Wednesday, September 7, 2011

eighty-sixth visit: Sept 4th 2011 Hungarian Reformed, Christianity

10:00am sunday

First Hungarian Reformed Church

221 Johnston St, Pittsburgh PA 15207


(My 87th visit, occurring the same day, is described here, as well.)

I've been a little slow at posting these days because the school year has started. I'm not teaching this semester, but instead, embracing continued time to devote to this project and taking another semester of college German. Language classes are one of U of Pitt's strongest points, but unfortunately not mine, so it takes a lot of time to insure that it does not completely kick my butt. Consequently this leaves less time for gatherings than I had last month.

And in honor of starting German classes again, this Sunday's theme is language.

Being completely honest in my posts is an obvious rule of this project. And to be honest, I am definitely experiencing a strong feeling of burn-out today. Or maybe the timing of burnout is psychological... in that if I was doing 200 visits, 85-86 would still feel fresh and full of wonder, and the burnout would begin to happen just before 170. I'm not sure about that. Even with only 100, for me, this is a lot of service-going. Especially at the rate of 4-5 per week, the pace I have been following since the beginning of August. At this point, the burn-out is a feeling that comes
more strongly when attending services of religions that I am more familiar with.
So here's one thing I am thankful for:

For a while now, I've known more or less where my 80th-100th visits will occur; I've already chosen the locations. And while compiling that list, I was pleasantly surprised to find that
Pittsburgh is holding its own in providing a continued source of the unfamiliar for me, up to the end.

Anyway, this Sunday's theme of language is also partly inspired by this article.
I was hoping that going to a Hungarian service and a service in Spanish would keep things fresh... and honestly, I'm not sure it worked.

Well, to be fair, it's partly my fault. At the Hungarian Reformed Church, the service is almost entirely in English.
I forgot to thoroughly look into this. Services in Hungarian start up again in October, when I expect my 100 visits to be done. But the final blessing is in Hungarian, as are words in the stained glass above the main entrance, declaring a divine welcome (photo above). It's too easy to dump them into a web translator, so I'll just let you do that.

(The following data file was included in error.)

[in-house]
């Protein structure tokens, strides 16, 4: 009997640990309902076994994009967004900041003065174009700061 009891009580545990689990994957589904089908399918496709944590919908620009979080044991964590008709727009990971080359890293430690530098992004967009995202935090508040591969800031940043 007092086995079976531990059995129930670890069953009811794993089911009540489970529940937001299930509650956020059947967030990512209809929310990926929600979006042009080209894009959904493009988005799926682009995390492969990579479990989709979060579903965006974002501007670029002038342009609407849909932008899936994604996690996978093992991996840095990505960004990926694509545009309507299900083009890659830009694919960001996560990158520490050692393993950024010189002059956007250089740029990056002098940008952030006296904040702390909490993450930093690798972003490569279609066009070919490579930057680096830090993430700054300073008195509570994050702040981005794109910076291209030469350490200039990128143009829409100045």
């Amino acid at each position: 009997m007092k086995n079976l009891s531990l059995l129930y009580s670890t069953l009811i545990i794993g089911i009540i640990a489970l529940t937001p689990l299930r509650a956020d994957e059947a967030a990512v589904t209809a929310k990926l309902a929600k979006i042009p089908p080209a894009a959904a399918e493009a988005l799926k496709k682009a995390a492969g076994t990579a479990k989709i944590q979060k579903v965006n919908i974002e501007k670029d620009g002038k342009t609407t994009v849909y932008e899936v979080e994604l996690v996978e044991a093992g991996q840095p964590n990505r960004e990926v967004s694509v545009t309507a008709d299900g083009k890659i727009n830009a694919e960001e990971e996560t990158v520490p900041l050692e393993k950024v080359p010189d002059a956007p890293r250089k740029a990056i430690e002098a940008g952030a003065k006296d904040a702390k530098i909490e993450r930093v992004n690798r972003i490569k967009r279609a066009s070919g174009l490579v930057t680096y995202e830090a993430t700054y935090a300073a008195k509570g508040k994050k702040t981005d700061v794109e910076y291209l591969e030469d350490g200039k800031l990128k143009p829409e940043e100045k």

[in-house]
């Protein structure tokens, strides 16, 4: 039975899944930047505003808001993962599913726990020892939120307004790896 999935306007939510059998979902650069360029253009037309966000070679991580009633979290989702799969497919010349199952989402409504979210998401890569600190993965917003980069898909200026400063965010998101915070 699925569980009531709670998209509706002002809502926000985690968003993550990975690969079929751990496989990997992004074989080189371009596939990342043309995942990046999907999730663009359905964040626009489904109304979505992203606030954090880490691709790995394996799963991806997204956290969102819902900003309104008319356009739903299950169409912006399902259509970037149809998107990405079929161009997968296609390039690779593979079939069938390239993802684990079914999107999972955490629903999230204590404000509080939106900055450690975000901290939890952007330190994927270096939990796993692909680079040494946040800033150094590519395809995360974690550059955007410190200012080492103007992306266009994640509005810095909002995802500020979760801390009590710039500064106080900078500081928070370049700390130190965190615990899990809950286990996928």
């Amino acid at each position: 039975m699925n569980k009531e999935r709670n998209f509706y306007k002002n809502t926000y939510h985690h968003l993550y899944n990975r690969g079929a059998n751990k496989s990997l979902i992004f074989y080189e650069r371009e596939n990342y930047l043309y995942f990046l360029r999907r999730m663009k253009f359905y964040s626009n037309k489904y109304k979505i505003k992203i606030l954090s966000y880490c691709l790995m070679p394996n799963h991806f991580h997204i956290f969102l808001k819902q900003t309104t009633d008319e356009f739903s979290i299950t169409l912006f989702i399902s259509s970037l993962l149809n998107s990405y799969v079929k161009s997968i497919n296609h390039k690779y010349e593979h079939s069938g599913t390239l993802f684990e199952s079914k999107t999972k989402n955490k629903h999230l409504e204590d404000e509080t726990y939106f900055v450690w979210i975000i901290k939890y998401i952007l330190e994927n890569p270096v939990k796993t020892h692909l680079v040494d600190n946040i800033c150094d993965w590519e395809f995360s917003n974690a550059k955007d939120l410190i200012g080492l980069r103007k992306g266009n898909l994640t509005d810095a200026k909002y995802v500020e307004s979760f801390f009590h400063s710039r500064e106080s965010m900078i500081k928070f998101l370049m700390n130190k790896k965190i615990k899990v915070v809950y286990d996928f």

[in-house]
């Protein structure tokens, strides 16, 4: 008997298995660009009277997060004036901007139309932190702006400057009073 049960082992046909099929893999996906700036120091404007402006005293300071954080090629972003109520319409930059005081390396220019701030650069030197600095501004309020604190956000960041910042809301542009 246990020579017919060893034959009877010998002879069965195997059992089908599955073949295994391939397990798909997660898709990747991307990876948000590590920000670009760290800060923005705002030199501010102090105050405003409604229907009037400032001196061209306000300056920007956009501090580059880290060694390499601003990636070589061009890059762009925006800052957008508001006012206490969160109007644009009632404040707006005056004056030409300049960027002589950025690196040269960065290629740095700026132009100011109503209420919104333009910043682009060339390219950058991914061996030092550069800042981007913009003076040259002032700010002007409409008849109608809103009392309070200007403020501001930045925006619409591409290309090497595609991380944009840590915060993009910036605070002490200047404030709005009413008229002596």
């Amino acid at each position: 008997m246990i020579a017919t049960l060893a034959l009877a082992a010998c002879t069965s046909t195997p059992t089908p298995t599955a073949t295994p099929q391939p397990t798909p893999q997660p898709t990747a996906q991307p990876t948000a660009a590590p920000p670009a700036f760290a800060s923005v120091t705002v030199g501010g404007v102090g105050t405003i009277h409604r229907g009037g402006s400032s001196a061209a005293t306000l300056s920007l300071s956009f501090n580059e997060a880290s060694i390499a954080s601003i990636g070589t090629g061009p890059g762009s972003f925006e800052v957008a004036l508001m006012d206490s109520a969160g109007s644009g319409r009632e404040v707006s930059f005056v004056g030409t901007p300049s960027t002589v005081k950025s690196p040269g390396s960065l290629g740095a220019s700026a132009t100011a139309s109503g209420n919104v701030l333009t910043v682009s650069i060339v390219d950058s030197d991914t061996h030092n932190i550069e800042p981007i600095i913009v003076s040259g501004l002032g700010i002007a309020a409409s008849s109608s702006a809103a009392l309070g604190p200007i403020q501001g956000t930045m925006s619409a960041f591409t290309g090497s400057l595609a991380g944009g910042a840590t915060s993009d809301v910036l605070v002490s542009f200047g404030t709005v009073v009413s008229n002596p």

Despite the dose of multi-cultures via these visits, I did not experience all that much except that which is to be expected, as far as church-going goes. And maybe knowing what to expect comes from attending 86 services in exactly a year minus a day. If this was visit number three I'd probably talk your ear off.

Just a couple of quick stories from First Hungarian Reformed Church:

This is the first Hungarian Reformed Church in North America. And this is the original congregation (or descendants, friends and neighbors there-of) that still gathers in this same building, all their years of existence. This situation is VERY unusual for this city. This is also the last Hungarian Reformed church left in existence within the city of Pittsburgh proper, although there are a few outside the borders.

Pastor Ilona Komjathy is fifth generation Hungarian, from New Jersey. She used to be the organist when her husband was the minister here. When he died very suddenly of a heart attack fourteen years ago, she went to seminary school, and was ordained.

Reverend Komjathy knows eight languages, including Hebrew. (Judaism's gateway language, of course). "Do you use Hebrew?," I ask. She reads in Hebrew every day. And uses Latin often, too. She claims that it's pretty handy because some of the old Latin texts have never been translated and printed.

It was Charles Brauchler, a member of Smithfield United Church of Christ (originally a German congregation), who suggested that I visit this church. He did not tell me why he recommended it, but I assumed it was because of the building's Historic Landmark status or my cultural interests. Pastor Komjathy said that it also might be due to the historical connection between the two congregations: she says that 125 yrs ago Smithfield helped this church find a pastor.

...And a quick conversation with the woman across the table from me at coffee hour that I won't forget. She works four hours every night at the Hazelwood neighborhood bar. She hates it ("it's just awful") and wants to quit every day, but says the patrons won't let her. The person to previously retire from her spot had the job for fifty years. Could not get out until past retirement age, for the very same reasons.

St Regis, (my 87th visit)
is mentioned in
this article and that's what brought me here.

This service is entirely in Spanish, with a bit of Nigerian from a visiting missionary, which, in turn, is translated into Spanish by the Priest. And my favorite part: musicians playing Spanish guitar, too.

One of the stained glass windows (Joseph's) depicts a prominent Star of David along with iconic carpenter tools.

I have almost no interaction with other worshipers at this service—mostly due to the fact that I become 100% introverted when I become short on sleep. And that I am. Busy, busy life. Almost no interaction, except that while photographing the nearly empty sanctuary before the service starts, I drop my duputa in the center aisle. A young female politely taps me on the shoulder and returns it. Thank you. That would be a minor tragedy not to make it through the project with my gatherings ensemble in tact. Every piece of my attire, once added to my attire, must go to every service.

OK, for feeling burned out I still (predictably) came up with quite a bit to say. And that's quite enough for now...

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